Author(s): Burke FJ, Wilson NH, Christensen GJ, Cheung SW, Brunton PA
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Abstract OBJECTIVES: To investigate, by questionnaire, various aspects of primary dental care provision in the North West of England and Scotland. METHOD: A questionnaire containing 79 questions was sent to 1,000 practitioners, selected at random, in the North West of England and Scotland. Non-responders were sent another questionnaire after a period of 4 weeks had elapsed. RESULTS: Overall a response rate of 70\% was achieved. The majority of practitioners were practice principals (65\%), working in a group NHS practice (80\%) located in a city or town centre (49\%). On average 10-20 patients were treated each session with fewer patients treated per session under private arrangements. Many practitioners were found to lack hygienist support (44\%) and to employ unqualified dental nurses (82\%). Younger practitioners were more likely than senior colleagues to have access to up-to-date computers whilst 37\% and 74\% of respondents never used CAL programmes or magnification respectively. Contemporary cross-infection control standards were used by the majority of practitioners, although 3\% of practitioners reported only autoclaving their handpiece once a day. CONCLUSIONS: The majority of practitioners, involved in this study, worked under National Health Service (NHS) regulations as principals in a group practice where the workload was greater than the private/independent sector. Contemporary cross-infection procedures were used routinely. In contrast computer-aided learning programmes and magnification were not used routinely. The practitioners in this study employed significant numbers of unqualified dental nurses.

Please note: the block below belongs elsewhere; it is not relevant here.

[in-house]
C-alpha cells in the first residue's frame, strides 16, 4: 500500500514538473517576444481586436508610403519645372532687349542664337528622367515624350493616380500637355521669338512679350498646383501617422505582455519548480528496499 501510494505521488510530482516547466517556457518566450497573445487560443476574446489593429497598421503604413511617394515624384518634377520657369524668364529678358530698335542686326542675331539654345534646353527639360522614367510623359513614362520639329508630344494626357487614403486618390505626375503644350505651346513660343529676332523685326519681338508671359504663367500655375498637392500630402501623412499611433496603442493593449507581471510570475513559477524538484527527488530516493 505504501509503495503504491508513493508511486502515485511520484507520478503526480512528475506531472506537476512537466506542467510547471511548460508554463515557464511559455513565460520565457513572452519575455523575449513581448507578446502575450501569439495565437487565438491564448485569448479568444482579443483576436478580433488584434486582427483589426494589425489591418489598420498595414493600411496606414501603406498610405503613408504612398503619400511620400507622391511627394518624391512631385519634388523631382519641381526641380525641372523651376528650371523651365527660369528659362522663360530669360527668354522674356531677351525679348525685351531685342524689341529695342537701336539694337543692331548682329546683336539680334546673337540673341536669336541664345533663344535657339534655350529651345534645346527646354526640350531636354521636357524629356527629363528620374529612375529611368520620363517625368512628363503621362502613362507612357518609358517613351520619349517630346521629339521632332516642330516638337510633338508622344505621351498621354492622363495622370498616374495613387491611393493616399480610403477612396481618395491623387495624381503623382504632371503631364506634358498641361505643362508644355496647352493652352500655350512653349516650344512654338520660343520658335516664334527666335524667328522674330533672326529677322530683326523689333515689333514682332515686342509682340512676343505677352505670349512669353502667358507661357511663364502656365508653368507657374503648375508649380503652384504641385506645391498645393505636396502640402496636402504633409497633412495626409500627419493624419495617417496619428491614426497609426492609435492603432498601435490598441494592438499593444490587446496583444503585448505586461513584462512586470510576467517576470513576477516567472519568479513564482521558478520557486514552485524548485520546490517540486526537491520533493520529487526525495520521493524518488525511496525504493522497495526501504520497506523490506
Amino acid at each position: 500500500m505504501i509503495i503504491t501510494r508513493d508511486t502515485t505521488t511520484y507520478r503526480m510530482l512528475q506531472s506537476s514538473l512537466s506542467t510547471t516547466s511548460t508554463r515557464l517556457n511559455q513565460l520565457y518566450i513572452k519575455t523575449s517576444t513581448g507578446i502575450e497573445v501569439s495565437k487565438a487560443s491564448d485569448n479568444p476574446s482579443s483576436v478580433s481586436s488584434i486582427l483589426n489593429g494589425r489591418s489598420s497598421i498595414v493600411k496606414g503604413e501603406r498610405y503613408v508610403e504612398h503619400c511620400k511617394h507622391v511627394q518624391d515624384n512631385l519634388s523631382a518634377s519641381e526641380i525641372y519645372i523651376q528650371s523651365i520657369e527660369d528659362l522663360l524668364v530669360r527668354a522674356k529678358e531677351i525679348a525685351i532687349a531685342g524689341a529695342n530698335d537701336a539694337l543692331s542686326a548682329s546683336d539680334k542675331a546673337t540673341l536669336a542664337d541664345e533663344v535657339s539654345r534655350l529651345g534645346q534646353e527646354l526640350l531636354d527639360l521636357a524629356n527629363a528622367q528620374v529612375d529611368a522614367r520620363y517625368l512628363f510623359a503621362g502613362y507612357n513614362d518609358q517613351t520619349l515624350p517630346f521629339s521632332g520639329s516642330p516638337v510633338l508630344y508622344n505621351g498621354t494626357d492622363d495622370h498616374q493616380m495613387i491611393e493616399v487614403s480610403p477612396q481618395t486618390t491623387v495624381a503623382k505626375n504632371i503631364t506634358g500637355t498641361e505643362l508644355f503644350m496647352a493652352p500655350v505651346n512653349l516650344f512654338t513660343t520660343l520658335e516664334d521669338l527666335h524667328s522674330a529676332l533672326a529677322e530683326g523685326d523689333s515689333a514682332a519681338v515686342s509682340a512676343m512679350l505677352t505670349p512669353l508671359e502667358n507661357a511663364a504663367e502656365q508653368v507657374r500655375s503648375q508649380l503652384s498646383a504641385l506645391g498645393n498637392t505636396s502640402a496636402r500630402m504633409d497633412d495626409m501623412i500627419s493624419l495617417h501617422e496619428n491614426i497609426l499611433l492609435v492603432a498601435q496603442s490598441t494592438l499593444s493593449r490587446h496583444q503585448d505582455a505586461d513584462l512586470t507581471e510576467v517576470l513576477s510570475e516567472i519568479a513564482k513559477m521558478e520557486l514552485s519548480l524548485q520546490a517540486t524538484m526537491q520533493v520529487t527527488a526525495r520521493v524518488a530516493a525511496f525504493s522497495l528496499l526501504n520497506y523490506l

This article was published in Br Dent J
and referenced in Journal of Antimicrobial Agents